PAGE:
Clinch River Fishing Well; Trout Rising to Olives in the Smokies

Clinch River Brook Trout

We’ve floated the Clinch a few times this week and it has been fishing  very well. Both generators are down at Norris Dam and TVA is sluicing a steady flow of 420 cfs. That is, they have a gate cracked to keep a steady flow. The result has been great for fishing. While water is still low enough for wading, it’s a little higher than we’ve typically seen in past few years. The fish seem to be feeding better and are certainly less skittish if you’re fishing from a drift boat.

Brook trout have been a new addition to the river this year. The Tennessee Wildlife Resources Agency started stocking them in the river close to a year ago. I used to wonder why the state didn’t stock them there since that’s one of the coldest tailwaters we have and brookies flourish in ice cold water. Most of the fish were stocked in at a relatively small size, but right now you’ll find most of them between 9″ and 12″ long. They’ve been in the river long enough that they have very nice color. Some have vibrant orange bellies.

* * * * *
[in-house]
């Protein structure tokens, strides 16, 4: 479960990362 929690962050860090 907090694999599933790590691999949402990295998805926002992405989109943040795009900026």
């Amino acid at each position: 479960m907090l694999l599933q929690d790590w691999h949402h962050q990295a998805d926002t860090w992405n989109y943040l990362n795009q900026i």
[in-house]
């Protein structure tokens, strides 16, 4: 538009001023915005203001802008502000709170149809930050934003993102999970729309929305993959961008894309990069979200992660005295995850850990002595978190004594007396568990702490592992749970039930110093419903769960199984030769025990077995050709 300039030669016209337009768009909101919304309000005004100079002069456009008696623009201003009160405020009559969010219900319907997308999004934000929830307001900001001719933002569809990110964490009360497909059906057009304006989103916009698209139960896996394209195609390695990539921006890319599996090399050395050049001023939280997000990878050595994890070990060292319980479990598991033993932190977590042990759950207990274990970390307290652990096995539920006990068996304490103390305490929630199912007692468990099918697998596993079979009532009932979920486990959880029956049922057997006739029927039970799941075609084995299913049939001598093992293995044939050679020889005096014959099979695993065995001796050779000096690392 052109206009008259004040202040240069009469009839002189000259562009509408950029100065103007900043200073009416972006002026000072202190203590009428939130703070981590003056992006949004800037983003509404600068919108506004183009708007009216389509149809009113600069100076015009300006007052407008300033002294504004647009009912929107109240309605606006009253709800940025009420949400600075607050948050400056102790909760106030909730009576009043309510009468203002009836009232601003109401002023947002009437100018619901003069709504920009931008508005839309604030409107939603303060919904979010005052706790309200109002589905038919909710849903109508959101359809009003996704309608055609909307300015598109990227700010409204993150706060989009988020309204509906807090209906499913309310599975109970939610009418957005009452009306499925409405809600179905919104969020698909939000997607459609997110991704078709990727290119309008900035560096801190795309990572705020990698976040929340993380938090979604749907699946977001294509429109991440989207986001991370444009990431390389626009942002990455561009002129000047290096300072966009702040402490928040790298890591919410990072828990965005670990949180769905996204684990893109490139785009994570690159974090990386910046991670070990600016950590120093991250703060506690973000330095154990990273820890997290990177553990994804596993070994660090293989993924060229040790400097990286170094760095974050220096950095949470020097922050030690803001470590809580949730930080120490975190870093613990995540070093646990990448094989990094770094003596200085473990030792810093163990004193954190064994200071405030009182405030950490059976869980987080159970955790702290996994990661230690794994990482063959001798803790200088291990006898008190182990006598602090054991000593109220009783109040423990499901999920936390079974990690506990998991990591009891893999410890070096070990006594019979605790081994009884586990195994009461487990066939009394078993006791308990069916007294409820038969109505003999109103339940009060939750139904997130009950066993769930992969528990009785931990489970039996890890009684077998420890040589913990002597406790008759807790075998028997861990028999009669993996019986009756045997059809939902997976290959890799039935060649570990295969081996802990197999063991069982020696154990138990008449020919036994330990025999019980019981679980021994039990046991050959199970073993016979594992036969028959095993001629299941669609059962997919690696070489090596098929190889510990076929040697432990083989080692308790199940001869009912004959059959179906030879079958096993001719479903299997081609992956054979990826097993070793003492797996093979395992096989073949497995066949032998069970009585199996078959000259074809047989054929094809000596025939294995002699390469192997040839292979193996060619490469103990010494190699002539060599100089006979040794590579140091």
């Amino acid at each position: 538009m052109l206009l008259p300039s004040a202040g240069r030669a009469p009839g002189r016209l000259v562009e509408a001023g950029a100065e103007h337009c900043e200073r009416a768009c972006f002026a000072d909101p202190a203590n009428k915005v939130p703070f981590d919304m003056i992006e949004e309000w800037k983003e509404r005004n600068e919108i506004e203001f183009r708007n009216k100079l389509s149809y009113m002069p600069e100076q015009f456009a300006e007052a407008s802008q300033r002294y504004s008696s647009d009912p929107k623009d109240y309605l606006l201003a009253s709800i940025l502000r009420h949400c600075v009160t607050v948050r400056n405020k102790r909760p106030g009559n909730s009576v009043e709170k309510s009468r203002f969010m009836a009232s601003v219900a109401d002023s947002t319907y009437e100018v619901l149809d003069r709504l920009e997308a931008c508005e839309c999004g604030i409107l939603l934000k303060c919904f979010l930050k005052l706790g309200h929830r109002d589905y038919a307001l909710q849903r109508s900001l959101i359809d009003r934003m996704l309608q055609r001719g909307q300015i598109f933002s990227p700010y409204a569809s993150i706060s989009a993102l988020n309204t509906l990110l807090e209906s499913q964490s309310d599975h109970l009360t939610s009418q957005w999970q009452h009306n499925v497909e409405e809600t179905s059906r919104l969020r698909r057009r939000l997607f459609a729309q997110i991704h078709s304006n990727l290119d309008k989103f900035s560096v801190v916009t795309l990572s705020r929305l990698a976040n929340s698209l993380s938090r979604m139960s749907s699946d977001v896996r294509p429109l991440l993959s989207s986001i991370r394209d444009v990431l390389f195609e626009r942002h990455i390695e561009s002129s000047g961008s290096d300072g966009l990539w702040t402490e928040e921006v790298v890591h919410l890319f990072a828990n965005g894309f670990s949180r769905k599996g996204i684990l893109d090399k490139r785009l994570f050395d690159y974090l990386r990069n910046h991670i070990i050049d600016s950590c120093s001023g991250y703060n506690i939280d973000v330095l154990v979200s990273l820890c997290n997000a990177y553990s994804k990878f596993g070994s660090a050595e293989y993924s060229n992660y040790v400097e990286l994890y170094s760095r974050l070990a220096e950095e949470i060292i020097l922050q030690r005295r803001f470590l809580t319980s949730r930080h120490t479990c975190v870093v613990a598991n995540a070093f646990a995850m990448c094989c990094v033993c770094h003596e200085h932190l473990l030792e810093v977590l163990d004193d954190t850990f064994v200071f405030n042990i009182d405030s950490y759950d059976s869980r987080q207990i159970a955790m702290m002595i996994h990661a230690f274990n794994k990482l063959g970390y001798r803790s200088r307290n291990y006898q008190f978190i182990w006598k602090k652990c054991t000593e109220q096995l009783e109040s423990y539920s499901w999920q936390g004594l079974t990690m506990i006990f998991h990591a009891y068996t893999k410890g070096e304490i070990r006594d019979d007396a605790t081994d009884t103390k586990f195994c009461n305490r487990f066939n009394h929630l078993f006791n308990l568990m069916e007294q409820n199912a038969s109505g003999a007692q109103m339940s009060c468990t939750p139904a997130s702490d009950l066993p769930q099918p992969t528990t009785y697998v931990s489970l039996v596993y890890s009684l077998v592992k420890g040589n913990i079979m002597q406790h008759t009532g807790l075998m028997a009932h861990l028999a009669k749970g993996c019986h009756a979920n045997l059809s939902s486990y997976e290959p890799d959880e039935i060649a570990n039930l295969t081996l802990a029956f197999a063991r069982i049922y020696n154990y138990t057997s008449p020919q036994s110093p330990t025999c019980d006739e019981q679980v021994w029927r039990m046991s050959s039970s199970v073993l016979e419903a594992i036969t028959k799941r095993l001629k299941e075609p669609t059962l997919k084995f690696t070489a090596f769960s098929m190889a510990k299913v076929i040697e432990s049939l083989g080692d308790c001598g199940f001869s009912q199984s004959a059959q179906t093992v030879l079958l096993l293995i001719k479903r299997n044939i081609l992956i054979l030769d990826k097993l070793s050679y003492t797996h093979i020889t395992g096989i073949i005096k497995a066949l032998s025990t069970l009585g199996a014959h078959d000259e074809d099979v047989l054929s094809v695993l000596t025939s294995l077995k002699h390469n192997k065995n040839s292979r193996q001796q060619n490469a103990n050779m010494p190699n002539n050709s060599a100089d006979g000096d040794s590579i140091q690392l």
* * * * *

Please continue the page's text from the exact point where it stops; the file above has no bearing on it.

The old standby Clinch River flies are working as well as ever. About any midge pupa or larva pattern will work well.  The Zebra Midge has been one of the most popular in the past few years. A #16 Beadhead Pheasant Tail Nymph is also as effective as ever. You’ll see numerous rise rings on the surface as the fish are eating midge emergers, but you’ll hook more fish using a nymph.

Trout Streams in the Smokies

Fall color is getting more vibrant every day.  We had a pretty good rain a few days ago and water levels improved a bit. There’s a chance of scattered showers late this week. Weather has been unseasonably warm. Our average temperature for this time of year is in the low 70’s or high 60’s in the Smokies. We’ve been about 10 degrees higher than that but it looks like a cool down to more seasonable conditions is on the way.

Fish are rising to Blue Wing Olives, midges, and micro caddis. A #18 Hi-Vis Parachute Blue Wing Olive has done extremely well for us this week. We’ve also used #14 Parachute Adams and #16 Haystacks in the rougher water.

It’s a good time to see black bears out and about. I saw another bear above Elkmont a few days ago with Brian Jones and Eric Tuttle. We were on the trail and we spotted it on the other side of the river foraging about for acorns. It’s one of the largest I’ve seen, perhaps 40o pounds.  I pull that number out because it was at least twice the size of bears I usually see and the average Smoky Mountain black bear weighs about 200 pounds.